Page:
The objective of this study was to determine the biological activity of full-length HIV-1 gp120 and its mutant with N-terminal deletion, with respect to induction of signal transduction in astrocytes. Full-length HIV-1 gp120 expressed by the vaccinia /COS-7 cells and insect cell/baculovirus system and the deletion mutants of gp120 (lacking the NH2-terminal 29 amino acids) expressed in COS-7 cells and insect cell/baculovirus system were applied to rat astrocytes and induction of signal transduction was determined. Both full-length and mutant preparations of HIV-1 gp120 induced PKC activity in the treated cells, suggesting that the NH2-terminal 29 amino acids are not essential for the induction of signal transduction.

Materials and Methods

The following reagents were purchased from the companies specified: rabbit polyclonal antibodies to PKC isozymes from Life Technologies, Gaithersburg, MD; rabbit serum, fluorescein isothiocyanate (FITC)-conjugated goat anti-rabbit immunoglobulin G (IgG), rabbit anti-glial fibrillary acid protein (GFAP) and phorbol-12 myristate-13-acetate (PMA) from Sigma Chemical Co, St Louis, MO; PKC enzyme assay kit from Amersham-Pharmacia Biotech, Evanson, IL; full-length baculovirus-produced recombinant gp120 from ICN, Costa Mesa, CA, Bac-to-Bac baculovirus expression kit from Invitrogen-Life Technologies, Carlsbad, CA and COS-7 and baby hamster kidney (BHK) cell lines from American Type Culture Collection (ATCC), Rockville, MD. vPE8 recombinant vaccinia virus [9] and soluble CD4 were obtained through the AIDS Research and Reference Program, Division of AIDS, NIAID, NIH.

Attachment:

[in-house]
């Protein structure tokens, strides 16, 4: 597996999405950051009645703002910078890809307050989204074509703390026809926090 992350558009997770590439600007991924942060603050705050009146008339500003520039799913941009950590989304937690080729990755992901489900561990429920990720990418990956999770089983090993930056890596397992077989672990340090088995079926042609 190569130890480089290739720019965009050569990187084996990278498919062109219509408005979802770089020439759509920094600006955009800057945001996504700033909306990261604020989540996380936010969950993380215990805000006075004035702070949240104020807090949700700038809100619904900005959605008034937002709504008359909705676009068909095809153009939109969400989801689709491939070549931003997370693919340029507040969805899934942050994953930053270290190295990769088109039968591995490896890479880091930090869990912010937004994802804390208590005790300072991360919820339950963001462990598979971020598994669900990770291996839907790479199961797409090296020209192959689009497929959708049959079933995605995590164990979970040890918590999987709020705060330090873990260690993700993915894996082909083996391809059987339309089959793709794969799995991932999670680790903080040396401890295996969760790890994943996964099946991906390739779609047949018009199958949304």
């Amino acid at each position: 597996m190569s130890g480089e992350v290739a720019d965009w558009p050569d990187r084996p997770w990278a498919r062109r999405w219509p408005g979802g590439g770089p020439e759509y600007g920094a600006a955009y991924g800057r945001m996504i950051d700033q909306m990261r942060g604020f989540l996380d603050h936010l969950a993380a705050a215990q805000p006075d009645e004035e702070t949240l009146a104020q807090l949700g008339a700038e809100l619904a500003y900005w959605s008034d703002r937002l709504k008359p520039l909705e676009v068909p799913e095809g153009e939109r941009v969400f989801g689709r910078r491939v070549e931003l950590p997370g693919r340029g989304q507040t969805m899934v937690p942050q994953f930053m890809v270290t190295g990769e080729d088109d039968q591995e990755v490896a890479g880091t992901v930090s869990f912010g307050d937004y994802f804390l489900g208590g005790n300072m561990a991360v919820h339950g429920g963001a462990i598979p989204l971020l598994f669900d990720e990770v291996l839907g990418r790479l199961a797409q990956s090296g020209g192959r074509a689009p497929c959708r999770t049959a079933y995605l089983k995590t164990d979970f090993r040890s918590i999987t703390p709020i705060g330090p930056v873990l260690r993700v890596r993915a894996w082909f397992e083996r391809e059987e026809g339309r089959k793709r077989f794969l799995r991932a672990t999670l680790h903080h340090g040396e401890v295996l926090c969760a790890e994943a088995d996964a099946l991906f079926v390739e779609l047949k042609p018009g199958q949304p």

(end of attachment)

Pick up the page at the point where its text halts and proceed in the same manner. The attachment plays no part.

Expression of full-length recombinant gp120

vPE8 (r-gp120-expressing vaccinia virus) was propagated in BHK cells. Culture supernatant was cleared of debris. Virus pellet collected by centrifugation at 100, 000 g for 1 h at 4oC was suspended in NET buffer (50 mM NaCl, 5 mM EDTA, 10 mM Tris hydrochloride, pH 7.4) and stored in aliquots in liquid nitrogen. The virus was titrated in BHK cells and used to infect COS-7 cells at a multiplicity of infection (MOI) of 0.1. The cells were grown in Dulbecco’s modified Eagles medium (DMEM) with 2% glutamine, 10% fetal bovine serum, 100 U penicillin, 100 μg streptomycin at 37oC in a humidified atmosphere of 5% CO2. Culture supernatant were collected 4 days post-infection, and concentrated for purification of expressed r-gp120 as explained below.

Expression of truncated gp120 in COS-7 cells

The gp120 in pCAS-ENV (Biogen, Cambridge, MA)m, which lacks the first 29 NH2-terminal amino acids [10] was subcloned into pcDNA6/HisA vector (Invitrogen) using the manufacturers protocol in the kit. Ten μg of the plasmid was introduced into the cells with lipofectin (Invitrogen-Life Technologies), using the protocol of the manufacturer. The cells were seeded in 100 cm3 plates, and maintained at 37oC in humidified incubator with 5% C02 atmosphere. Recombinant gp120 was purified from concentrated culture supernatant and cell lysate using the affinity nickel column kit (Novagen, Madison, WI).